Το Ετήσιο Γεύμα της Φιλοπτώχου φέτος θα λάβει μέρος την Κυριακή 16η Ιουλίου. Τα εισιτήρια είναι $35 και $15 για παιδιά άνω των 5 ετών. Υποστηρίξτε το έργο της Εκκλησίας μας με την παρουσία σας. Σας παρακαλούμε να προμηθευτείτε εγκαίρως τα εισιτήριά σας. On Sunday 16 July our Church will commemorate the Miracle of St. Euphemia. Following the Liturgy we will conduct a procession of the Icon and Relics of St. Euphemia. Also we will be holding the annual Philoptohos Luncheon. We would be pleased to see you and your family to celebrate together and to support the work of our Church. Tickets are $35 for adults and $15 for children over 5 years οld. Please purchase your tickets before the day from a member of the Ladies Auxiliary. FELLOWSHIP St Euphemia Fellowship meets every Tuesday evening 7.30 - 9.00pm.  Come to learn more about your Orthodox Faith and the Orthodox Church!  All presentations are in English. For more information contact Fr Panagiotis on 0402219214 or Fr Peter on 0416145300. Ομιλίες στα Αγγλικά Οι νέοι και οι αγγλόφωνοι της ενορίας μας, συγκεντρώνονται κάθε Τρίτη 7.30 - 9.00μμ για ομιλίες στα αγγλικά. ΟΙ ΠΕΤΑΛΟΥΔΕΣ Κάθε Τετάρτη 10.00 - 12.00πμ. Συγκέντρωση για νήπια. (Στο χωλ της εκκλησίας) “Little Butterflies” Playgroup every Wednesday 10.00 - 12.00pm.(In Church Hall during school terms) ΚΑΤΗΧΗΤΙΚΟ ΣΧΟΛΕΙΟ Κάθε Κυριακή μετά απ’ την Θεία Κοινωνία (10.15πμ - 11.00πμ.) Sunday School every Sunday after Holy Communion (10.15am - 11.00am.) «Η Ελληνική Γωνιά» Kάθε Τρίτη από ώρα 10.00πμ-12.00μμ. “Greek Corner” - The weekly gathering of the elderly every Tuesday from 10.00 - 12.00pm. Chaplaincy at Western Sydney University During regular Semester Fr Panagiotis Protopsaltis visits the Bankstown Campus once a week. For more information please contact him.
JUNE 2017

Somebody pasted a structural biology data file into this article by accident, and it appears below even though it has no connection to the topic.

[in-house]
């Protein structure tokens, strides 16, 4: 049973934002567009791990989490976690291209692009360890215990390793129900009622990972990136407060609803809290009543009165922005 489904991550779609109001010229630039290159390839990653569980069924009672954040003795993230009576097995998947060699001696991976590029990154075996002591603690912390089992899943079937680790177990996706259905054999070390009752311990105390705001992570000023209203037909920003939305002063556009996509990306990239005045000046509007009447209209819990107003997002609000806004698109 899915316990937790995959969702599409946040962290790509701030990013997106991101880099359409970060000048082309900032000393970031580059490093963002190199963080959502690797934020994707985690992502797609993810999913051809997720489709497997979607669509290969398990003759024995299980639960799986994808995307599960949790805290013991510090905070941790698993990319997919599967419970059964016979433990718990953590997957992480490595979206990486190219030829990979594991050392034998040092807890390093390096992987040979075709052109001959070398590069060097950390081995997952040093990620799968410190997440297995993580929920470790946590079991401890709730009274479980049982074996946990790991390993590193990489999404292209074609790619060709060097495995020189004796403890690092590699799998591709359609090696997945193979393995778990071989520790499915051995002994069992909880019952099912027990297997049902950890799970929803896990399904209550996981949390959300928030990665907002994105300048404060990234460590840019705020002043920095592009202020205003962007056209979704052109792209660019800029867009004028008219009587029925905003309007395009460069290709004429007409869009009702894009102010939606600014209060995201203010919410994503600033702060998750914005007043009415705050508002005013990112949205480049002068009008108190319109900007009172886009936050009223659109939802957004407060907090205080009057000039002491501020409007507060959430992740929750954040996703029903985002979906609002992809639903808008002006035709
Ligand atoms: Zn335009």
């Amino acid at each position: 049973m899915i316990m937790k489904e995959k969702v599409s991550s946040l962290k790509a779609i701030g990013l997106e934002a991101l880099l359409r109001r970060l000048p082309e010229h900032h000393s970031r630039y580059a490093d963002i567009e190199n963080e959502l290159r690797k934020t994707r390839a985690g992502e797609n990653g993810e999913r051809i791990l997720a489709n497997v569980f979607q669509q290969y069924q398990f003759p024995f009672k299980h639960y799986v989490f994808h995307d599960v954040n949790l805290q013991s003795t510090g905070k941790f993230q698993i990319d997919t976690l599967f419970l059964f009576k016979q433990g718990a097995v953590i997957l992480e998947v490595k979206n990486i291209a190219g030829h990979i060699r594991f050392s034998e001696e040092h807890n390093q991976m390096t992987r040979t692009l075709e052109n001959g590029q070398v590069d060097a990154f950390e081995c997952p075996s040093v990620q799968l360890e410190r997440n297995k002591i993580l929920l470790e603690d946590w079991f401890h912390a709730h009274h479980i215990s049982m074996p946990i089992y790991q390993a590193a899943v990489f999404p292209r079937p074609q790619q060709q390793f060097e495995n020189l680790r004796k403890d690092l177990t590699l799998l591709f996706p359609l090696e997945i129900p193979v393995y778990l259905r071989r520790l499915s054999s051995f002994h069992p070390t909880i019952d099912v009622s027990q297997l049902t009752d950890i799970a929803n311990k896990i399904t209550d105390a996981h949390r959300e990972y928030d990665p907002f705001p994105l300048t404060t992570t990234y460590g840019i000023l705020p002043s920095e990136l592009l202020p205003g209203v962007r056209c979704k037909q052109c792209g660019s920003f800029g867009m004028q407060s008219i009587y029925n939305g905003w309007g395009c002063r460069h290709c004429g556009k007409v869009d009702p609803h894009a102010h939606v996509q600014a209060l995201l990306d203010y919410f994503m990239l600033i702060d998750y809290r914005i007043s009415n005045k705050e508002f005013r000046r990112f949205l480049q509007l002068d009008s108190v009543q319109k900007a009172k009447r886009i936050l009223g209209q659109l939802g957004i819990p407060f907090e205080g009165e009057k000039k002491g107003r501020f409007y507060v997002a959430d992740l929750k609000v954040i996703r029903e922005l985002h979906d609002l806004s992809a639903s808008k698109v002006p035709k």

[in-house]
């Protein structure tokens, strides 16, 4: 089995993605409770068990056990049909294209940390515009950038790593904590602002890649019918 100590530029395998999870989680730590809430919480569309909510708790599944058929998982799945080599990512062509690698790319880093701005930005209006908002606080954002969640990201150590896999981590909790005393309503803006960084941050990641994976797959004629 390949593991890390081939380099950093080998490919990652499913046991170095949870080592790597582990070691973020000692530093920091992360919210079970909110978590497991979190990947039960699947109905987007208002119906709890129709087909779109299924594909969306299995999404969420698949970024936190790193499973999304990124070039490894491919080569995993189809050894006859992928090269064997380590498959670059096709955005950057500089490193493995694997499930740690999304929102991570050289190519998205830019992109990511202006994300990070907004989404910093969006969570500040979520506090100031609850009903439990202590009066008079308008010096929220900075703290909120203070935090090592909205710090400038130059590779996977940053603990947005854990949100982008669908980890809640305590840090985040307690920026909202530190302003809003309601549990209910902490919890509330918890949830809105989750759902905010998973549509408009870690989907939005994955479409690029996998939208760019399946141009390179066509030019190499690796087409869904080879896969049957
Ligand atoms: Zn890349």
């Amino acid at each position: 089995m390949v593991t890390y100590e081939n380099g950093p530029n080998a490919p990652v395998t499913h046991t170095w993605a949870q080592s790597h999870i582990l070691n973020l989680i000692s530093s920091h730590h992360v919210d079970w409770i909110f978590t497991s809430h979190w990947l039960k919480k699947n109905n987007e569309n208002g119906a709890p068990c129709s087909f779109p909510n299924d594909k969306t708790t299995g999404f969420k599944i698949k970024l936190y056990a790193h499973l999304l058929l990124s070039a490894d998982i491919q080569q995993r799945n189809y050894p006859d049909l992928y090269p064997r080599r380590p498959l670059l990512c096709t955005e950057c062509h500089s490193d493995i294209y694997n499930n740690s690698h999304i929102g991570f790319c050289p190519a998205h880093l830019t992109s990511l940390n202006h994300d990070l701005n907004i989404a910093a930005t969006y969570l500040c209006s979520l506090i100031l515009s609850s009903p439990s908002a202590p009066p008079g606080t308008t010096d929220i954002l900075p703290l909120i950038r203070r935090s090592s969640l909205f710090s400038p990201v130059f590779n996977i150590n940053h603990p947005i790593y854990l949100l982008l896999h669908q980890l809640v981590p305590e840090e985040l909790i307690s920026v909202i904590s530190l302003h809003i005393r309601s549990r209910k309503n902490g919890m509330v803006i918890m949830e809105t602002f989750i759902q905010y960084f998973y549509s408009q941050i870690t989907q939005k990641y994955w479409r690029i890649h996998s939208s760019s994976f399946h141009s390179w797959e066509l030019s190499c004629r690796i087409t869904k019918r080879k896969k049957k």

Pentecost: The Descent of the Holy Spirit In the Old Testament Pentecost was the feast which occurred fifty days after Passover. As the passover feast celebrated the exodus of the Israelites from the slavery of Egypt, so Pentecost celebrated God’s gift of the ten commandments to Moses on Mount Sinai. In the new covenant of the Messiah, the passover event takes on its new meaning as the celebration of Christ’s death and resurrection, the “exodus” of men from this sinful world to the Kingdom of God. And in the New Testament as well, the pentecostal feast is fulfilled and made new by the coming of the “new law,” the descent of the Holy Spirit upon the disciples of Christ. When the day of Pentecost had come they were all together in one place. And suddenly a sound came from heaven like the rush of a mighty wind, and it filled all the house where they were sitting. And there appeared to them tongues as of fire, distributed as resting upon each one of them. And they were all filled with the Holy Spirit . . . (Acts 2.1–4). The Holy Spirit that Christ had promised to his disciples came on the day of Pentecost (Jn 14.26, 15.26; Lk 24.49; Acts 1.5). The apostles received “the power from on high,” and they began to preach and bear witness to Jesus as the risen Christ, the King and the Lord. This moment has traditionally been called the birthday of the Church. In the liturgical services of the feast of Pentecost, the coming of the Holy Spirit is celebrated together with the full revelation of the divine Trinity: Father, Son, and Holy Spirit. The fullness of the Godhead is manifested with the Spirit’s coming to man, and the Church hymns celebrate this manifestation as the final act of God’s self-disclosure and self-donation to the world of His creation. For this reason Pentecost Sunday is also called Trinity Day in the Orthodox tradition. Often on this day the icon of the Holy Trinity—particularly that of the three angelic figures who appeared to Abraham, the forefather of the Christian faith—is placed in the center of the church. This icon is used with the traditional pentecostal icon which shows the tongues of fire hovering over Mary and the Twelve Apostles, the original prototype of the Church, who are themselves sitting in unity surrounding a symbolic image of “cosmos,” the world. On Pentecost we have the final fulfillment of the mission of Jesus Christ and the first beginning of the messianic age of the Kingdom of God mystically present in this world in the Church of the Messiah. For this reason the fiftieth day stands as the beginning of the era which is beyond the limitations of this world, fifty being that number which stands for eternal and heavenly fulfillment in Jewish and Christian mystical piety: seven times seven, plus one. Thus, Pentecost is called an apocalyptic day, which means the day of final revelation. It is also called an eschatological day, which means the day of the final and perfect end (in Greek eschaton means the end). For when the Messiah comes and the Lord’s Day is at hand, the “last days” are inaugurated in which “God declares: . . . I will pour out my Spirit upon all flesh.”; This is the ancient prophecy to which the Apostle Peter refers in the first sermon of the Christian Church which was preached on the first Sunday of Pentecost (Acts 2: 1 7; Joel 2: 28–32). Once again it must be noted that the feast of Pentecost is not simply the celebration of an event which took place centuries ago. It is the celebration of what must happen and does happen to us in the Church today. We all have died and risen with the Messiah-King, and we all have received his Most Holy Spirit. We are the “temples of the Holy Spirit.” God’s Spirit dwells in us (Rom 8; 1 Cor 2–3, 12; 2 Cor 3; Gal 5; Eph 2–3). We, by our own membership in the Church, have received “the seal of the gift of the Holy Spirit” in the sacrament of chrismation. Pentecost has happened to us. The Divine Liturgy of Pentecost recalls our baptism into Christ with the verse from Galatians again replacing the Thrice-Holy Hymn. Special verses from the psalms also replace the usual antiphonal psalms of the liturgy. The epistle and gospel readings tell of the Spirit’s coming to men. The kontakion sings of the reversal of Babel as God unites the nations into the unity of his Spirit. The troparion proclaims the gathering of the whole universe into God’s net through the work of the inspired apostles. The hymns “O Heavenly King” and “We have seen the True Light” are sung for the first time since Easter, calling the Holy Spirit to “come and abide in us,” and proclaiming that “we have received the heavenly Spirit.” The church building is decorated with flowers and the green leaves of the summer to show that God’s divine Breath comes to renew all creation as the “life-creating Spirit.” In Hebrew the word for Spirit, breath and wind is the same word, ruah. Blessed art Thou, O Christ our God, who hast revealed the fishermen as most wise by sending down upon them the Holy Spirit: through them Thou didst draw the world into Thy net. O Lover of Man, Glory to Thee (Troparion). When the Most High came down and confused the tongues, he divided the nations. But when he distributed the tongues of fire, he called all to unity. Therefore, with one voice, we glorify the All-Holy Spirit! (Kontakion). The Great Vespers of Pentecost evening features three long prayers at which the faithful kneel for the first time since Easter. The Monday after Pentecost is the feast of the Holy Spirit in the Orthodox Church, and the Sunday after Pentecost is the feast of All Saints. This is the logical liturgical sequence since the coming of the Holy Spirit is fulfilled in men by their becoming saints, and this is the very purpose of the creation and salvation of the world. “Thus says the Lord: Consecrate yourselves therefore, and be holy, for I your God am holy” (Lev 11.44–45, 1 Pet 1.15–16).